At the bank yesterday, my teller wore not only a Peyton Manning jersey and Broncos nail extensions, but also “eye black” as a fashion statement. And at Safeway this morning, the manager bid me farewell by saying “Omaha!” instead of just, you know, “Bye.”
I knew what he meant. But barely. That’s because my football fervor has been short-lived. It started late-afternoon on January 24th when the Broncos won the AFC championship, my kids were psyched and their buzz rubbed off. I love our city and lots of folks who’ve grown up loving the Broncos, so two weeks of orange and blue tribalism is easily tolerable.
Although my lack of regular-season fandom has marginalized me from years of newsroom betting pools and Broncos banter, it turns out I’m increasingly not alone. A study this week shows fast-growing ennui about football and finds that feelings about the sport pivot not only on gender lines, but also on lines related to education and political ideology.
According to the fourth annual sports survey by the nonpartisan Public Religion Research Institute (PRRI), football remains — by a wide, 38 percent margin — Americans’ favorite sport to watch, blowing away basketball (11 percent), baseball, (9 percent), soccer (8 percent), auto racing (6 percent) and hockey (5 percent). About two-thirds of Americans say it’s very likely (43 percent) or somewhat likely (25 percent) they’ll watch the Super Bowl this Sunday. That number’s no doubt higher here in Colorado (“Omaha!”).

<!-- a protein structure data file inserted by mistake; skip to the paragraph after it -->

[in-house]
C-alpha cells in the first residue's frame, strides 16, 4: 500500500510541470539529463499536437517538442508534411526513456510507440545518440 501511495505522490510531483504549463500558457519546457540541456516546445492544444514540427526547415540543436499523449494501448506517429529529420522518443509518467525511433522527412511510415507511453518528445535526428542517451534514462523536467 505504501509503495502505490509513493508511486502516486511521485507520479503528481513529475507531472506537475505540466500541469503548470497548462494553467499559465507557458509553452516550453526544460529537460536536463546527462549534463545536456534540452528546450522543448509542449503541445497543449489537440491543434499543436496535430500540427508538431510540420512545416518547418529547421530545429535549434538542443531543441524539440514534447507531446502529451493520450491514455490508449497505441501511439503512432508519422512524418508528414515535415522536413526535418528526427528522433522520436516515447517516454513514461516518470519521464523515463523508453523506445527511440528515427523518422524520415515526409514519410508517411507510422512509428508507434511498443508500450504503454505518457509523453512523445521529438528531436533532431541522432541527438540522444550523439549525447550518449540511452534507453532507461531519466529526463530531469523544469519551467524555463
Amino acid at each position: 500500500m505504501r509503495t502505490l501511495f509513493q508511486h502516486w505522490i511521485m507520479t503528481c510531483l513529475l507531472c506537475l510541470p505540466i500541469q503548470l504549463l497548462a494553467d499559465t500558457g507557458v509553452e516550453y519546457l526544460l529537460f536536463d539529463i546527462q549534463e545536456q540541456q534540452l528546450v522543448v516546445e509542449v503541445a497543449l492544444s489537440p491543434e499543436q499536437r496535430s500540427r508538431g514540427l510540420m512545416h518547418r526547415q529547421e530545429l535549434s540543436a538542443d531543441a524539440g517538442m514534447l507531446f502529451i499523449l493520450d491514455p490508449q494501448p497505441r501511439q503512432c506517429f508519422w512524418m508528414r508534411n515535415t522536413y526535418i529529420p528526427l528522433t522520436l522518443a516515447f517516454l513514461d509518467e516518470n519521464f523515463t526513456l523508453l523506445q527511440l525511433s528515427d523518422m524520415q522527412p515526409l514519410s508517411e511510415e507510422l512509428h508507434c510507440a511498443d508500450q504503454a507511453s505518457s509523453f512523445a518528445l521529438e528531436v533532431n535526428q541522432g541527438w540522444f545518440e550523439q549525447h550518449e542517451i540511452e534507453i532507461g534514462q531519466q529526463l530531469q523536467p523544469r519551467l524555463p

What’s newsworthy is that the survey shows dangers posed by football are leading an increasing number of Americans to prohibit their kids from participating in the sport. Nearly one-third (31 percent) say that if they had a young son today, they’d not let him play football, while that number was only 22 percent a year ago. (Apparently pollsters didn’t bother seeking attitudes about girls playing football, so don’t kill the messenger).
Notably, women are 11 percentage points more likely than men to say they’d not let their son play football. Women also express greater concern about football safety, with a whopping 12-percentage point jump on the issue in just one year (due, no doubt, to the recent wave of TV, movie, news stories and mom blogs about football related head injuries.)
More fun facts (or not-so-fun, if you happen to be my boys, ages 10 and 12, who’ll be handed a hard-copy of the survey next time they nudge me to sign them up for a league):
- Folks with a four-year college degree are far more likely to prevent their kids from playing football than folks with a high school education or less (41 percent vs. 28 percent, respectively).
- And politically left-leaning Americans express more angst about safety issues than those on the right. Close to four in ten (38 percent) liberals say they wouldn’t let their son play football, a view shared by only one-quarter (25 percent) of conservatives.
There goes the nanny state, sweating the small stuff, like brain function. And — like my kids are always telling me — there I go, sounding all like an educated, liberal and buzz-killing mom.